Whatever hidden corners remained obscure to Gauguin by the time he died of syphilitic heart failure in 1903—and there must have been many, for one of his greatest talents had always been for the sort of happy self-deception that allows a man to persist in the hope of a breakthrough just around the corner (or in Gauguin’s case, just on the next island a thousand miles away)—it is possible to feel one knows him too well, and better than he knew himself. He required the greatest possible distance from the civilization to which, after all, his paintings were addressed, but that civilization desired him to maintain his distance even more. A mythic being, he was already posthumous in his lifetime. In 1902, when he wrote to his great friend Daniel de Monfreid of a desire to return to France, he received a sobering but prophetic reply: "It is to be feared that your return would only derange the growing and slowly conceived ideas with which public opinion has surrounded you. Now you are that legendary artist, who, from out of the depths of Polynesia, sends forth his disconcerting and inimitable work—the definitive work of a man who has disappeared from the world…. You must not return. Now you are as the great dead. You have passed into the history of art."

Into the history of art, but also of literature, mass culture and various points in between. Surely I wasn’t the only college student whose dorm room featured a poster of Two Tahitian Women (1899), the perfect pinup for moodily alienated intellectuals in bloom. Little as I knew about painting back then, I was right to have taped the poster up next to one of a work by Mark Rothko, a painter whose sometimes almost implausibly blended hues are direct descendants of Gauguin’s. Still, is there any way to picture Gauguin to oneself except as played by Anthony Quinn? And for that matter, isn’t the artist partly to blame for his rather embarrassing mythologization?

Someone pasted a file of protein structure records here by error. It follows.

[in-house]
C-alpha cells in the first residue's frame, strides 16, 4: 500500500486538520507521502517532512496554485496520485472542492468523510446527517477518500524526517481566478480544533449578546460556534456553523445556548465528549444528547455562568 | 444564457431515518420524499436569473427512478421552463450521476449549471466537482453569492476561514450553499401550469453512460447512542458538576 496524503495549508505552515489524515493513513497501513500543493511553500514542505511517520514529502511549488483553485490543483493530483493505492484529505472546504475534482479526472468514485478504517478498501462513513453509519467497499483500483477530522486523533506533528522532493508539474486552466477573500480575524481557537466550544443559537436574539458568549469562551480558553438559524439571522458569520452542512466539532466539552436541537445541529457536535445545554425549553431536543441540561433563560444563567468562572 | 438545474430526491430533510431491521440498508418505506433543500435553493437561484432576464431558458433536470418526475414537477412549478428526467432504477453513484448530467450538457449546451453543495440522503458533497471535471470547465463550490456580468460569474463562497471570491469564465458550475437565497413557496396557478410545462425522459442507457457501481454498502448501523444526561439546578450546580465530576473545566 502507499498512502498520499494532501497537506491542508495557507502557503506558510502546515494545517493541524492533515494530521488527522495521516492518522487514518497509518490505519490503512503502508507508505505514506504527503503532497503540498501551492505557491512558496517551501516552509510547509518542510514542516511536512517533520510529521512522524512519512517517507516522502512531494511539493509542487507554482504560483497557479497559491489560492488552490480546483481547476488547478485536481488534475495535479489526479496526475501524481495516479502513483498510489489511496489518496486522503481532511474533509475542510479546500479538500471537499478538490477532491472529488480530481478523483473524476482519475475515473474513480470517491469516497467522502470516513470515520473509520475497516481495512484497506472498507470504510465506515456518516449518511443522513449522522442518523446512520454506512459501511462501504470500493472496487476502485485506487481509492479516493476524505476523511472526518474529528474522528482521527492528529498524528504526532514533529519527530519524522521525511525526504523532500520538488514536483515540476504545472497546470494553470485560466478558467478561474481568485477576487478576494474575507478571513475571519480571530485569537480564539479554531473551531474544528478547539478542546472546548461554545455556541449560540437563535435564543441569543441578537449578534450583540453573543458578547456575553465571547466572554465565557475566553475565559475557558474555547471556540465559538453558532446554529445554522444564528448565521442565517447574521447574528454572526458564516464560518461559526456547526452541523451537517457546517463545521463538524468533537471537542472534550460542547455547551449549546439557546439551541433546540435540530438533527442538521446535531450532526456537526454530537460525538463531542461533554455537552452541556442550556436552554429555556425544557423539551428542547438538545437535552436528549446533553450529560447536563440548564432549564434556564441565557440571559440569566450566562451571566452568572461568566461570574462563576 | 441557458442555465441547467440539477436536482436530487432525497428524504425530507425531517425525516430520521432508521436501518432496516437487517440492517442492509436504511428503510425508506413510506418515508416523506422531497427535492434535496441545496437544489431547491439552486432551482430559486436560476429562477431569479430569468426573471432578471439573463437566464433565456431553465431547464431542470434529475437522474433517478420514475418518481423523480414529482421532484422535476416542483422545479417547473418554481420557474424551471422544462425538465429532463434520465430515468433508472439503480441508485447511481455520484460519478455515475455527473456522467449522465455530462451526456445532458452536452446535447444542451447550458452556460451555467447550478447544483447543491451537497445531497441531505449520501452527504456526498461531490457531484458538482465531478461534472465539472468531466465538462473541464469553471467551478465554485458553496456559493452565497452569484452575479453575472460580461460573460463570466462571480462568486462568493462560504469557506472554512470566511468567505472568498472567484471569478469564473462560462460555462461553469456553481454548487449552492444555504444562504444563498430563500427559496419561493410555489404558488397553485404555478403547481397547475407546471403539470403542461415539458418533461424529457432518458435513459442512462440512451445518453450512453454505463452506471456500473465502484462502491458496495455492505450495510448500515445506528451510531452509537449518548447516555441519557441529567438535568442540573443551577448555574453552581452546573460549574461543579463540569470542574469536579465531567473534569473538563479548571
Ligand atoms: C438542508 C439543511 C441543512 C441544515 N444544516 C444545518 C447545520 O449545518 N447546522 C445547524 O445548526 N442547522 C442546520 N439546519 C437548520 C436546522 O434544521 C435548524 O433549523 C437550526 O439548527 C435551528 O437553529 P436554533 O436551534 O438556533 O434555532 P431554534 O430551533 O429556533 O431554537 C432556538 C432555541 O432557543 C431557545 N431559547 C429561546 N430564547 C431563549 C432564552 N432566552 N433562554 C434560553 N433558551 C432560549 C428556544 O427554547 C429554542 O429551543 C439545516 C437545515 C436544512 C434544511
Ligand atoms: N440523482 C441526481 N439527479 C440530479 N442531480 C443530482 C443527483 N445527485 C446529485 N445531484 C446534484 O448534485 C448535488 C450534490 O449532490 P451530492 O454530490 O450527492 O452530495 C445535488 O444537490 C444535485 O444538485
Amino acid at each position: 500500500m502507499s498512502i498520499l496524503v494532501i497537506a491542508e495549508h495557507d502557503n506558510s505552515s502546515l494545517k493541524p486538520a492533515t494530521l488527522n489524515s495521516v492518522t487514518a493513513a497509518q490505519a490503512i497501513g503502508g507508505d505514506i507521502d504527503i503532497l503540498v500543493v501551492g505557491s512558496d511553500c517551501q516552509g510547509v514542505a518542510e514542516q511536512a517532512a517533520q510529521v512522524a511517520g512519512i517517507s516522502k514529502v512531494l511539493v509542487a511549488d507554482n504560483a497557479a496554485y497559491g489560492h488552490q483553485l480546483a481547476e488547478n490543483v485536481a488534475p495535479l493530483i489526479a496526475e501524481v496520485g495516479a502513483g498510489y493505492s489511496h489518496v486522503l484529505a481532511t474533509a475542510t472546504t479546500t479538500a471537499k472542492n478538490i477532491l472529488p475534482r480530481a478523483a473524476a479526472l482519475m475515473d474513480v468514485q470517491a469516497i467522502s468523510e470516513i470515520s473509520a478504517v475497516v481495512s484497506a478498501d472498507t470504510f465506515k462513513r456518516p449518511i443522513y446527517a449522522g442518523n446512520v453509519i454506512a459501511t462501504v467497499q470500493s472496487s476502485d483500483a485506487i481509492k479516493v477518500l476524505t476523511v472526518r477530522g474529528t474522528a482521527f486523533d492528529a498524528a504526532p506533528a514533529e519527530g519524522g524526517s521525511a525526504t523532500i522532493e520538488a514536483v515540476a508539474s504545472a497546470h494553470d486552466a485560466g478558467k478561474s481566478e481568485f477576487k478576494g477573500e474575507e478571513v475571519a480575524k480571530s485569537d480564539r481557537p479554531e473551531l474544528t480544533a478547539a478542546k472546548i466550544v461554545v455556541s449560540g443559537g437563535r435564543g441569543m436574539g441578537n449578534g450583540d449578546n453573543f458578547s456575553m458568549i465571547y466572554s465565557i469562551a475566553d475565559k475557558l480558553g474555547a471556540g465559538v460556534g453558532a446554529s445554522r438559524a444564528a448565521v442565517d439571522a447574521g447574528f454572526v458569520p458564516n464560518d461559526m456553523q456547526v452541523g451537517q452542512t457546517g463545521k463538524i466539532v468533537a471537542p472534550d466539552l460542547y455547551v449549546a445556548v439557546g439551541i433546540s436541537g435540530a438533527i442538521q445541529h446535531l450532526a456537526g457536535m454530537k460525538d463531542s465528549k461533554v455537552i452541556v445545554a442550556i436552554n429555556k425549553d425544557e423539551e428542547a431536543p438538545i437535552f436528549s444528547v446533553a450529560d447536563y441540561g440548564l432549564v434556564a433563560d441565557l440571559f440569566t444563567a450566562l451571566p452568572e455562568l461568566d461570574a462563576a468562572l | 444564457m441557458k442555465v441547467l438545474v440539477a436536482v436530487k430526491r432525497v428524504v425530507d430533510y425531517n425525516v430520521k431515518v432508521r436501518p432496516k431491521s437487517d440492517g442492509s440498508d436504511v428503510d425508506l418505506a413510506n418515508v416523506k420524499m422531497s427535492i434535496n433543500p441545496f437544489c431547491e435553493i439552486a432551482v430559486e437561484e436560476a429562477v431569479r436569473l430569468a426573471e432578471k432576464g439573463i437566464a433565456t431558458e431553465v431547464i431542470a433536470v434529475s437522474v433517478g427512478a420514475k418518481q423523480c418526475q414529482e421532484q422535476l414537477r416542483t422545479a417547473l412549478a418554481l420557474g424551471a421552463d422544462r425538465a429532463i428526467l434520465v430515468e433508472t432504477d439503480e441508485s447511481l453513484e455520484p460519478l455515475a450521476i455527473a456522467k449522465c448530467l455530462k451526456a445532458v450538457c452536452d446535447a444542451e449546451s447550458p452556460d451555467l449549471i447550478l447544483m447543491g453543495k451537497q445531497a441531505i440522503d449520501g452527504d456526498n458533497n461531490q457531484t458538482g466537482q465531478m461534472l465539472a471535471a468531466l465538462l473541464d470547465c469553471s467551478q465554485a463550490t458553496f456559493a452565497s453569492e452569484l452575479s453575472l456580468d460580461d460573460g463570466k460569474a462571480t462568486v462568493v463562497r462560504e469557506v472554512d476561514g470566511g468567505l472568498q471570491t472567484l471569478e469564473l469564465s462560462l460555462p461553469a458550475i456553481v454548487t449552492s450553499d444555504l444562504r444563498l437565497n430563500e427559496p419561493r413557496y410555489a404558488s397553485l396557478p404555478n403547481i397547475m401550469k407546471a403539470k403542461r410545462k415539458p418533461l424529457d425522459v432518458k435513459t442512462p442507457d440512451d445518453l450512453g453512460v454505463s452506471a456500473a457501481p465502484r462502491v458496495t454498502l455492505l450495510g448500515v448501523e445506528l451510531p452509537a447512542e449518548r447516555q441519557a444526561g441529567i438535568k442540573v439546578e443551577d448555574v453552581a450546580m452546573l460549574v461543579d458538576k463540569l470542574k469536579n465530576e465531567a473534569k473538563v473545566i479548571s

In the past, art historians often treated Gauguin’s legend with disdain, as something essentially irrelevant to the art, suitable for treatment only by popularizers and novelists. Thus, for a long time the crux of historical research was the breakthrough year 1888, and especially the months in which Gauguin worked alongside van Gogh in Arles. Although their time together offers plenty of material for melodrama, one could focus chastely on the all-consuming question of art-historical development and the transition from Impressionism to Post-Impressionism, not to mention the pleasures of disentangling the threads of mutual influence and (on a strictly technical level, please) conflict, in the hope of offering a more solid account of just how Modernism came about. As a bonus, although Gauguin was already at this time explaining his differences with van Gogh as attributable to the fact that "he is romantic, whereas I, I am more inclined to a primitive state," his self-mythologization as a "savage" had not yet entirely solidified.

By the 1980s the focus of attention had shifted to Gauguin’s later career and his two voyages to Oceania. Now, instead of evading the legend, it was time to wrestle it down. Putting formalism aside, historians interrogated Gauguin’s work and character (as the appropriately juridical terminology would have it) from the double perspective of anticolonialism and feminism, and found it deeply wanting. Far from being the critic of European civilization he claimed to be, Gauguin was just one more adventurer who’d abandoned wife and children to indulge his passion for exotica, his illusions of lost paradises where the living would be easy and cheap, and a sleazy thirst for sex with dark-skinned underage women.

The tide began to turn back in Gauguin’s favor, I think, with the publication of Stephen Eisenman’s Gauguin’s Skirt in 1997. Examining the evidence closely, Eisenman presented the artist’s journeys as a gradual process of shedding many of the illusions he’d carried with him from France to the colonies. Moreover, Eisenman concluded, "Gauguin combined European and Polynesian ideas into a hybrid art that mirrored his own liminal stance on the contested border of sexual and colonial identity." In other words, he continually challenged his sense of self in his only very partially successful effort to learn from the people among whom he chose to live—natives and half-caste colonials, as opposed to the officials and gendarmes who were the constituted powers on the islands. The result is an art that fulfills in ways Gauguin could never have imagined the injunction he carved into a lime wood relief of 1890: Soyez Mystérieuses (Be Mysterious).

* * *